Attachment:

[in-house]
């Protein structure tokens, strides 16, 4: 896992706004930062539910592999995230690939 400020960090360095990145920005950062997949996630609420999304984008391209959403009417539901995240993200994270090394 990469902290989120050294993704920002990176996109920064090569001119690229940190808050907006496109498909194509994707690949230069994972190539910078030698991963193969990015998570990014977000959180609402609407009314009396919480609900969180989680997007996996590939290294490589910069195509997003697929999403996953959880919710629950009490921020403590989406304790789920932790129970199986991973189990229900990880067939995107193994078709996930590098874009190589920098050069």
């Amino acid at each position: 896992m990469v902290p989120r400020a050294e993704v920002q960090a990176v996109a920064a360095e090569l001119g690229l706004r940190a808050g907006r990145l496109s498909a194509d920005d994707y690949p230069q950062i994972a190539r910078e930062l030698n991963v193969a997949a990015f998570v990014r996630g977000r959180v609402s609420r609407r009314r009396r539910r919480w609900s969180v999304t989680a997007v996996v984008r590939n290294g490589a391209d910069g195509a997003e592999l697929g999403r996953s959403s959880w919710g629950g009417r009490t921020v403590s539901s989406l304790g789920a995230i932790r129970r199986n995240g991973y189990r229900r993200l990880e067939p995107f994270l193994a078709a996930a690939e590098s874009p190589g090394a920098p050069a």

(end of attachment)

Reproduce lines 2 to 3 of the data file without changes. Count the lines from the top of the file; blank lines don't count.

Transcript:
């Protein structure tokens, strides 16, 4: 896992706004930062539910592999995230690939 400020960090360095990145920005950062997949996630609420999304984008391209959403009417539901995240993200994270090394 990469902290989120050294993704920002990176996109920064090569001119690229940190808050907006496109498909194509994707690949230069994972190539910078030698991963193969990015998570990014977000959180609402609407009314009396919480609900969180989680997007996996590939290294490589910069195509997003697929999403996953959880919710629950009490921020403590989406304790789920932790129970199986991973189990229900990880067939995107193994078709996930590098874009190589920098050069």
């Amino acid at each position: 896992m990469v902290p989120r400020a050294e993704v920002q960090a990176v996109a920064a360095e090569l001119g690229l706004r940190a808050g907006r990145l496109s498909a194509d920005d994707y690949p230069q950062i994972a190539r910078e930062l030698n991963v193969a997949a990015f998570v990014r996630g977000r959180v609402s609420r609407r009314r009396r539910r919480w609900s969180v999304t989680a997007v996996v984008r590939n290294g490589a391209d910069g195509a997003e592999l697929g999403r996953s959403s959880w919710g629950g009417r009490t921020v403590s539901s989406l304790g789920a995230i932790r129970r199986n995240g991973y189990r229900r993200l990880e067939p995107f994270l193994a078709a996930a690939e590098s874009p190589g090394a920098p050069a």